Warm, dry, healthy homes are a trending topic as Labour’s Healthy Homes Bill awaits its passage through parliament. The new legislation will require landlords to provide healthy homes for tenants, but the landlord’s work doesn’t stop there.
David Kneebone, General Manager of Lodge City Rentals, gives his tips on educating tenants on home maintenance, for mutually beneficial outcomes.
Last week I read an article that piqued my interest. An Auckland landlord, who rented out his own home after living in it for a number of years, had run into some problems.
His tenants of six months, who moved in as soon as he moved out, had lodged a complaint that his property was cold, drafty and damp.
As it turned out, despite the landlord buying a heat pump for the house, the tenants weren’t using it because they ‘couldn’t afford it’ and condensation was dripping down the windows because they never opened them. You can imagine my condemnation.
A lot of reporting lately has placed emphasis and responsibility on landlords to provide healthy warm homes, often at considerable expense, but the problem can sometimes lie with tenants who don’t know how to live in a house properly.
The article reminded me of a similar case, where tenants complained of mould on the bathroom ceiling, but weren’t using the extractor fan or the window in the bathroom. One spray of exit mould and the ceiling was back to new!
But dampness, mould and mildew can be a big problem for rental homes, particularly for homes in Hamilton which is renowned for having very damp, wet winters. And it’s not uncommon for disputes to arise between landlords and tenants. But who is responsible for what?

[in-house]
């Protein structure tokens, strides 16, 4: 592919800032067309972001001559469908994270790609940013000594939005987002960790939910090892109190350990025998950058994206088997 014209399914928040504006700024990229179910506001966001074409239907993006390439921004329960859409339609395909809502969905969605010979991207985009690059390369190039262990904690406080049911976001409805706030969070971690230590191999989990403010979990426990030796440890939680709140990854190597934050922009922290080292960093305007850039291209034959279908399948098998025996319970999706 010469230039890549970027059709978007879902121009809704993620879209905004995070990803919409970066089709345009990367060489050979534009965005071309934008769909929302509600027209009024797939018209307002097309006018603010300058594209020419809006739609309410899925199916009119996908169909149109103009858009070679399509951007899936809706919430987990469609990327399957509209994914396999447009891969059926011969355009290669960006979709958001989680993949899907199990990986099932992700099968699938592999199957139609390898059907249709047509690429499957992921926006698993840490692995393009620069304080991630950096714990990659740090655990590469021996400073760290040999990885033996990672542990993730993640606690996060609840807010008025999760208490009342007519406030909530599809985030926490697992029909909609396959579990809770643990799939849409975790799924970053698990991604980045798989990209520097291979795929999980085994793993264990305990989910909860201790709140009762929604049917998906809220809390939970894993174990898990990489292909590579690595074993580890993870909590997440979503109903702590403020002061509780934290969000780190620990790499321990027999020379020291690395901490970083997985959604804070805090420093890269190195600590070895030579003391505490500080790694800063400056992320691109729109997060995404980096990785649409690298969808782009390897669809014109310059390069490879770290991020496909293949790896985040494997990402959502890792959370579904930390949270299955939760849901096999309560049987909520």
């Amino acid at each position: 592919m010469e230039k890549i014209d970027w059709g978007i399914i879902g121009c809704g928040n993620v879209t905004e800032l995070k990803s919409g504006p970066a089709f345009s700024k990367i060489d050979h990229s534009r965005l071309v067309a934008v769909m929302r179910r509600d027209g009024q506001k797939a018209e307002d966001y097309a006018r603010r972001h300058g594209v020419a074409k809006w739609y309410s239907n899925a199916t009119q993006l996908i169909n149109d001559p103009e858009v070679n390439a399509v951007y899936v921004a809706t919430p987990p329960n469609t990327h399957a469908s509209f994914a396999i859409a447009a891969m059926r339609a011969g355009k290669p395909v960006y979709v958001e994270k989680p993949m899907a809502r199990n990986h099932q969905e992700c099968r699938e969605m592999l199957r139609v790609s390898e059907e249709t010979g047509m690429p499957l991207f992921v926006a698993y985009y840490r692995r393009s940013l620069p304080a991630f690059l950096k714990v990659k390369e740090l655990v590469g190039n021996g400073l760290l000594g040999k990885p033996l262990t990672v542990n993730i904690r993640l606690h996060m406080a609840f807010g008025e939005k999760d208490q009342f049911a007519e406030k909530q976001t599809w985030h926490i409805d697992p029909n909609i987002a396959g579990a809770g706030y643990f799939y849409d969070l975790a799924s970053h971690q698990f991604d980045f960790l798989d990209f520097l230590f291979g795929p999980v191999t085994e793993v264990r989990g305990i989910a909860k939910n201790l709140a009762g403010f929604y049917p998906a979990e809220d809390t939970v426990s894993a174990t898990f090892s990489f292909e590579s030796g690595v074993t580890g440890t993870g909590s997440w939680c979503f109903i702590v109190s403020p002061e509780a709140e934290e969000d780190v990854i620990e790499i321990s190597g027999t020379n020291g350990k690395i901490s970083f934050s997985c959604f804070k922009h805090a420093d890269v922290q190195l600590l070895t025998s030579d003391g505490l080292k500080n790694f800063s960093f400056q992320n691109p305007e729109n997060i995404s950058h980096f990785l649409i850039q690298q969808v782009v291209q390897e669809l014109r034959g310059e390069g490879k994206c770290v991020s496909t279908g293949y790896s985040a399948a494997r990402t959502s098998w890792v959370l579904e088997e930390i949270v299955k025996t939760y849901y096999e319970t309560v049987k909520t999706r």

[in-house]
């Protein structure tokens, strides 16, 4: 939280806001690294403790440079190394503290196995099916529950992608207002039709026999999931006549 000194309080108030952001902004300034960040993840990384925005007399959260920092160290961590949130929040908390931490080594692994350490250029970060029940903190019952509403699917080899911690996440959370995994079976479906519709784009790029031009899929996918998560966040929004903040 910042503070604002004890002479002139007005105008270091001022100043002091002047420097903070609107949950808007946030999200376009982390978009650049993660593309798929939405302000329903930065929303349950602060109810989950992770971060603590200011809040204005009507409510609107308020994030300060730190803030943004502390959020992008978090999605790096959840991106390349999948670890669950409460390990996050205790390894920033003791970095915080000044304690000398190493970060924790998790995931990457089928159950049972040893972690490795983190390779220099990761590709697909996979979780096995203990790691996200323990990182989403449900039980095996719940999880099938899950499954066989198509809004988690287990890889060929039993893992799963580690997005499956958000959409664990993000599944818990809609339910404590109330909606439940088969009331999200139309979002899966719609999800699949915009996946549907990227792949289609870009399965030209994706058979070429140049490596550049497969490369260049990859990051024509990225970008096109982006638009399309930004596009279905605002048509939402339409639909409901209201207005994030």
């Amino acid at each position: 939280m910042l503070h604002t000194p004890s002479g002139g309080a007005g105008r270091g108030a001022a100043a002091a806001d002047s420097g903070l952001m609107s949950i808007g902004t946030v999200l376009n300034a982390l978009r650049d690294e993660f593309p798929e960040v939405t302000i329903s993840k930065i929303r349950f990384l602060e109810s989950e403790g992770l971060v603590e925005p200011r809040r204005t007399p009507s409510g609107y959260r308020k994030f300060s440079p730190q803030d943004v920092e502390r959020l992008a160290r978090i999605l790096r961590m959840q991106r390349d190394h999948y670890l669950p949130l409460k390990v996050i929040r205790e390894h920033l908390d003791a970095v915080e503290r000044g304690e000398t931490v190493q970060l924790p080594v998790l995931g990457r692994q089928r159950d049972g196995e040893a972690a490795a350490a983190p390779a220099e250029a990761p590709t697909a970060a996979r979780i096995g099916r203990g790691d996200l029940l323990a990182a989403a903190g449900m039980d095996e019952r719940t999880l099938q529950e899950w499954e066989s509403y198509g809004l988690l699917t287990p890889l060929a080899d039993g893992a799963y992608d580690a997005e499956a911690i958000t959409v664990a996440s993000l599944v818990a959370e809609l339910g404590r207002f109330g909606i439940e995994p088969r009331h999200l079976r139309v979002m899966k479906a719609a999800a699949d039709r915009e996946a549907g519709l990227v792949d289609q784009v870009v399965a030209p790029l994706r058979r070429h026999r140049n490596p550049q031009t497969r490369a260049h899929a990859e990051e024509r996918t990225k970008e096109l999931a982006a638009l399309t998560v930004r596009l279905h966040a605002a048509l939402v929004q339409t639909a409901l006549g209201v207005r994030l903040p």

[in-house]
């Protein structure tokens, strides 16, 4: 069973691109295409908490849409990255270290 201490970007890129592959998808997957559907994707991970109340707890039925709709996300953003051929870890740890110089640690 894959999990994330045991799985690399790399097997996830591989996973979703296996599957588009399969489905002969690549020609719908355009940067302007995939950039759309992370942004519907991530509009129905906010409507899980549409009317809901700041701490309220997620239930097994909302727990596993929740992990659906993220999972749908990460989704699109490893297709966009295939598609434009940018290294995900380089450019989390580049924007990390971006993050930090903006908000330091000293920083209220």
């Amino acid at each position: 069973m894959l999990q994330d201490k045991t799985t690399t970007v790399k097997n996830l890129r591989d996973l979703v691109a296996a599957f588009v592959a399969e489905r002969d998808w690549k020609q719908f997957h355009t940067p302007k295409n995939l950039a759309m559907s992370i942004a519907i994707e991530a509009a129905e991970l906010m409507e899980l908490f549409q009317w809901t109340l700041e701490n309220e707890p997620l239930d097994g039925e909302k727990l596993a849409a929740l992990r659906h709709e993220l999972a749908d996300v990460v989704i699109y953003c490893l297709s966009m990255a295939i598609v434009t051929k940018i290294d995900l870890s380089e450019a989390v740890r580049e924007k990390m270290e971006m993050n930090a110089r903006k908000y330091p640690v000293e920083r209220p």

Landlords: It’s your responsibility to provide a warm home
Tenants: It’s your responsibility to keep the house warm and dry
Warm and healthy homes are good for landlords too
Providing warm and health homes for tenants looks set to become law, but there are benefits for landlords too. Tenants are likely to stay longer in a rental property that’s warm and cheap to heat. This reduces the costs of high tenant turnover.
Tenants in a damp or cold home are more likely to suffer avoidable illness, often resulting in unplanned medical bills and time off work. Unexpected financial burdens like this may increase the risk of missed rent payments.
A rental property that is well-insulated and has energy-efficient heating and appliances is easier to market and can attract a higher rent. But remember to run through the checklist with your tenant on how to live in a house properly.